Sleeplessness leads to hallucinations and sensory dysfunction. Noises become louder, vision is affected, and sufferers start to isolate themselves. Sleep deprivation can lead to mental meltdown. Forcing someone to stay awake is a known torture technique used in enemy interrogation!.

Broken or interrupted sleep can leave you feeling sleep-deprived, and as if you’d just had four hours rest a night because you are disrupting your natural sleep rhythm. It may mean you do not reach the most restorative, deeper phases of sleep.

Look out for the signs of sleep deprivation

Difficulty concentrating
Increased appetite
Reduced sex drive
Lack of motivation
Increased sickness 

How to safeguard your sleep

As a parent, you may be short on time, but maintaining a self-care routine has never been more important for both physical and mental wellbeing. The best self-care routine starts with getting good quality sleep, which is fundamental to wellbeing.


In difficult times, it’s extremely important to safeguard your sleep. Our sleep isn’t always the same and certainly isn’t always ‘perfect’ depending on what’s going on with our lives and how well we look after ourselves. But how we sleep affects how we feel about areas of our life – whether that’s our mood, our relationships, and even our work – which is why we need to protect it. Look out for the signs in yourself, your partner, or even a friend. Acknowledge and talk about it.

There are no magic solutions as a new parent, but you can develop healthy sleeping habits that should improve the sleep you do get.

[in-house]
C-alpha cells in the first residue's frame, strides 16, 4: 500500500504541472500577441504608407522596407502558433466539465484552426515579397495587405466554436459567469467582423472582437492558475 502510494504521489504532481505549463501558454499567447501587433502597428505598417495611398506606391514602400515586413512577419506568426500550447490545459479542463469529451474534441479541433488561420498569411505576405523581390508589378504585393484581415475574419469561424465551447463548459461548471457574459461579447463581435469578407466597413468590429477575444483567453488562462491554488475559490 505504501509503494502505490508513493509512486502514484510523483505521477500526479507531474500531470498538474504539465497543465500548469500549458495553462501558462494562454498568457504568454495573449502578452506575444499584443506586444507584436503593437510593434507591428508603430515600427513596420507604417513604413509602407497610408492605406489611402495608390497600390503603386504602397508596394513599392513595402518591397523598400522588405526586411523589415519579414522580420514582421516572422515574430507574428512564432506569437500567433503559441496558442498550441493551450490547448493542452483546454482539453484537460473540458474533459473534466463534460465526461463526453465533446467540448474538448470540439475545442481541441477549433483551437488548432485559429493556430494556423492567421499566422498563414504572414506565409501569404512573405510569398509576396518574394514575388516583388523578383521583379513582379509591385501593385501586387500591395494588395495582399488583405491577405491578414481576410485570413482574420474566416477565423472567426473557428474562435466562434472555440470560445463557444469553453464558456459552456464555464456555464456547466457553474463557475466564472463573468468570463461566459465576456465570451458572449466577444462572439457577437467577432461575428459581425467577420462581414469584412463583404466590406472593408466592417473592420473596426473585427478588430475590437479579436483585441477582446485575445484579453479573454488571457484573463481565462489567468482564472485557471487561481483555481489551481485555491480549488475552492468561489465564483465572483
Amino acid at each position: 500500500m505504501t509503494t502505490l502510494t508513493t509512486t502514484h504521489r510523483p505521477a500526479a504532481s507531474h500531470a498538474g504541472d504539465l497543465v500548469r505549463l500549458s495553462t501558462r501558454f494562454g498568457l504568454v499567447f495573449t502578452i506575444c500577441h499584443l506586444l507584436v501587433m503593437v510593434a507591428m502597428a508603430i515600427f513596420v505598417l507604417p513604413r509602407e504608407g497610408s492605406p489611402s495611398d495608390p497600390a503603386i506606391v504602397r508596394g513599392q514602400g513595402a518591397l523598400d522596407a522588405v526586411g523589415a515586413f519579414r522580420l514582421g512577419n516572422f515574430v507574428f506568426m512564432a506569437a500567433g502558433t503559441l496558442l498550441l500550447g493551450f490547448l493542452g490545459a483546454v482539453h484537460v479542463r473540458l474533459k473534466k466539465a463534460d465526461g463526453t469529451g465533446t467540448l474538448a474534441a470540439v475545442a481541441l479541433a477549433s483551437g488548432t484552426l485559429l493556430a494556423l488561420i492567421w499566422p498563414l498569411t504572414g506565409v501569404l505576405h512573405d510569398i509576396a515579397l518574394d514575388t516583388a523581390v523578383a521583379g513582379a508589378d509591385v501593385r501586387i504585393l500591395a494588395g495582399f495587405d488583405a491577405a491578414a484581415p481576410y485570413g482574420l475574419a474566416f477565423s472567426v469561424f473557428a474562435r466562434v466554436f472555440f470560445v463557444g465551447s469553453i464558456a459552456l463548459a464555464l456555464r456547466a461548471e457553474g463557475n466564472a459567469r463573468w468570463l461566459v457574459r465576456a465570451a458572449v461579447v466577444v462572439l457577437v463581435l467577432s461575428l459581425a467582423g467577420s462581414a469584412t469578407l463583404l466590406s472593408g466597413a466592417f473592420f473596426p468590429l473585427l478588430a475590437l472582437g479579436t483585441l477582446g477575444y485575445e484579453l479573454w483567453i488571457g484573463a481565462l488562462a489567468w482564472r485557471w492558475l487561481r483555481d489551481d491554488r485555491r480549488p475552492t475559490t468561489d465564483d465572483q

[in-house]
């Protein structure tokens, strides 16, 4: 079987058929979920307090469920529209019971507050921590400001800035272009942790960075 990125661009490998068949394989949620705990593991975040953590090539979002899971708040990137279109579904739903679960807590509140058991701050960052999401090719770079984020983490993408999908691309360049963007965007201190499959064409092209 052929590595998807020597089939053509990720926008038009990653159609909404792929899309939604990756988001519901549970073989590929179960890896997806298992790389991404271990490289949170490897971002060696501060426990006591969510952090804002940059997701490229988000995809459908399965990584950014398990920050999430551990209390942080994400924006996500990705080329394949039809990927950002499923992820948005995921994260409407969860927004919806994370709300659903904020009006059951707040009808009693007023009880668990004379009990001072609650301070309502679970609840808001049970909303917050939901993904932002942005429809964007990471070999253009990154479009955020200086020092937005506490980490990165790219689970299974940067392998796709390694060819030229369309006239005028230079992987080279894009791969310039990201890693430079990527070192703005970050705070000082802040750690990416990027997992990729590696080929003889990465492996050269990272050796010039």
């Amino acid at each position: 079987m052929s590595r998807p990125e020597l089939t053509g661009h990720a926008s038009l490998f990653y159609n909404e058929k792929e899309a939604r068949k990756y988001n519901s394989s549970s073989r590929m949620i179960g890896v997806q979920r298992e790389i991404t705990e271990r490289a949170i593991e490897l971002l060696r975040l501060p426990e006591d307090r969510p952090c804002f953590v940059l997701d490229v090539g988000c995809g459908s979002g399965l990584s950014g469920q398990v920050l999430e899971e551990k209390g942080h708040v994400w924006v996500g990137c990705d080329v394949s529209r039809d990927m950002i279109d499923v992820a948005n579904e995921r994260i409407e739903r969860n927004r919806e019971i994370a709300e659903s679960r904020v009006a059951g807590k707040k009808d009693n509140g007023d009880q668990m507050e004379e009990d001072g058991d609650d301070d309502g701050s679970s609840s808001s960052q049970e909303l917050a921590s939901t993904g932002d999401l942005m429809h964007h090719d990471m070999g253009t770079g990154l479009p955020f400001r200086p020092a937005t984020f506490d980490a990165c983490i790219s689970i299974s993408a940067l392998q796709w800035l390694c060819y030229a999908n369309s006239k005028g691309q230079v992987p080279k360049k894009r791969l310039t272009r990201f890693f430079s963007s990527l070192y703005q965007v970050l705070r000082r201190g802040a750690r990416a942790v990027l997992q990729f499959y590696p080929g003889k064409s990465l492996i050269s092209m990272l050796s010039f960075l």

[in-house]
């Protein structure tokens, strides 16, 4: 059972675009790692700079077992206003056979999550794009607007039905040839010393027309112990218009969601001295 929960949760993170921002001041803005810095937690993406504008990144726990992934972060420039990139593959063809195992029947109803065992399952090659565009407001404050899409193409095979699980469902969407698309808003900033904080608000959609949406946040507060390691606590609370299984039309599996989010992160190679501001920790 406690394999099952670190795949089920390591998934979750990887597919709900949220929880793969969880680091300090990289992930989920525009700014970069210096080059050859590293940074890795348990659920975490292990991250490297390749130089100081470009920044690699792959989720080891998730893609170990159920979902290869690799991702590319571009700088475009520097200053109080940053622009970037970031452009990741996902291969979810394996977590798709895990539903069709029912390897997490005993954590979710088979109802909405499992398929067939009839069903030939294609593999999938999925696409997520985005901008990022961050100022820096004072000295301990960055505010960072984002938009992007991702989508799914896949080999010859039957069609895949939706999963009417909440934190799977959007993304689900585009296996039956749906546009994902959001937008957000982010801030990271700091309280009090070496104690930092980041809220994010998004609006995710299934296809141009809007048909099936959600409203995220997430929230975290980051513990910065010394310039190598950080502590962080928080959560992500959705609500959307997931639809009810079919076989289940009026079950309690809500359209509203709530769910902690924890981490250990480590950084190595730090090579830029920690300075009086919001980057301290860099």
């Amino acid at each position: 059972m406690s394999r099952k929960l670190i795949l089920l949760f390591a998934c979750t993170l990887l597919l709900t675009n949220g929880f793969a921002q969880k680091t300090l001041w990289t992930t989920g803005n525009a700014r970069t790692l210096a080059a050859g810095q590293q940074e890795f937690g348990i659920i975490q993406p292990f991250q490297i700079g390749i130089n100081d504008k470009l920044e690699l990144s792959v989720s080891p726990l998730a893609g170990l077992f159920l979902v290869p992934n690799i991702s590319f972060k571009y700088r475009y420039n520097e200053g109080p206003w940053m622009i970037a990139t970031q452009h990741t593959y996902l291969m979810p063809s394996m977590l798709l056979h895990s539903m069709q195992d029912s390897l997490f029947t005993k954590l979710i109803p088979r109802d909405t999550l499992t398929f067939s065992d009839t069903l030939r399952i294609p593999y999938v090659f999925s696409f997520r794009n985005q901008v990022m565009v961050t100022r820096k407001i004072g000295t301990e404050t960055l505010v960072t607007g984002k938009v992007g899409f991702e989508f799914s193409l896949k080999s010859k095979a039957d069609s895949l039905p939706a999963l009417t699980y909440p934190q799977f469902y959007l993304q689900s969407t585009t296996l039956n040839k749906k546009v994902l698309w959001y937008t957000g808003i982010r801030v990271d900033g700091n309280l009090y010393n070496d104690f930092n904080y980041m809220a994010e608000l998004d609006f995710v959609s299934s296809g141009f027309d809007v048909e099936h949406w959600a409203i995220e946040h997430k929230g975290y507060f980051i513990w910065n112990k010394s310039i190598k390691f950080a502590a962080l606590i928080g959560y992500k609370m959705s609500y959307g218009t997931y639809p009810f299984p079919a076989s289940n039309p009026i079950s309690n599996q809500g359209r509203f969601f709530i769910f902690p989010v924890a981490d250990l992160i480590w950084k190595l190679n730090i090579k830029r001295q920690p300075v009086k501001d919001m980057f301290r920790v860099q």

tips to improve your sleep

Tip No.1: Start by having a good morning routine to help strengthen your body clock. Expose yourself to natural light in the morning to suppress melatonin and boost alertness, and try to get out for a walk – it’s great for mental health, too.

Tip No.2: Consider the things you do during the day that may impact your sleep. For instance, if you are sensitive to caffeine, avoid it 8 hours before bed so it doesn’t interfere with getting off to sleep. Exercise is great for sleep, and for mental health, but try to do it earlier in the day rather than before bedtime.

Tip No.3: Make time for napping. As a new parent, it’s important to sleep when the baby sleeps. Turn off the phone and turn a blind eye to all those chores. A 20-minute power nap is a great energy booster.

Tip No.4: Assess your bedroom environment and make sure it’s fit for purpose. You will sleep a lot better if your bedroom is cool, quiet, dark, clutter-free, and has a super comfy bed to get into!

Tip No.5: When it comes to a pre-bedtime routine, you need to look at ways to relax and de-stress. Some people like to read or have a warm bath, others may prefer to practice mindfulness or meditation. Whatever you decide, switch off your phone and ideally keep it out of the bedroom so you’re not tempted to check it one last time.

Remember, if you feel your lack of sleep is impacting severely on your day-to-day life, you must see your GP.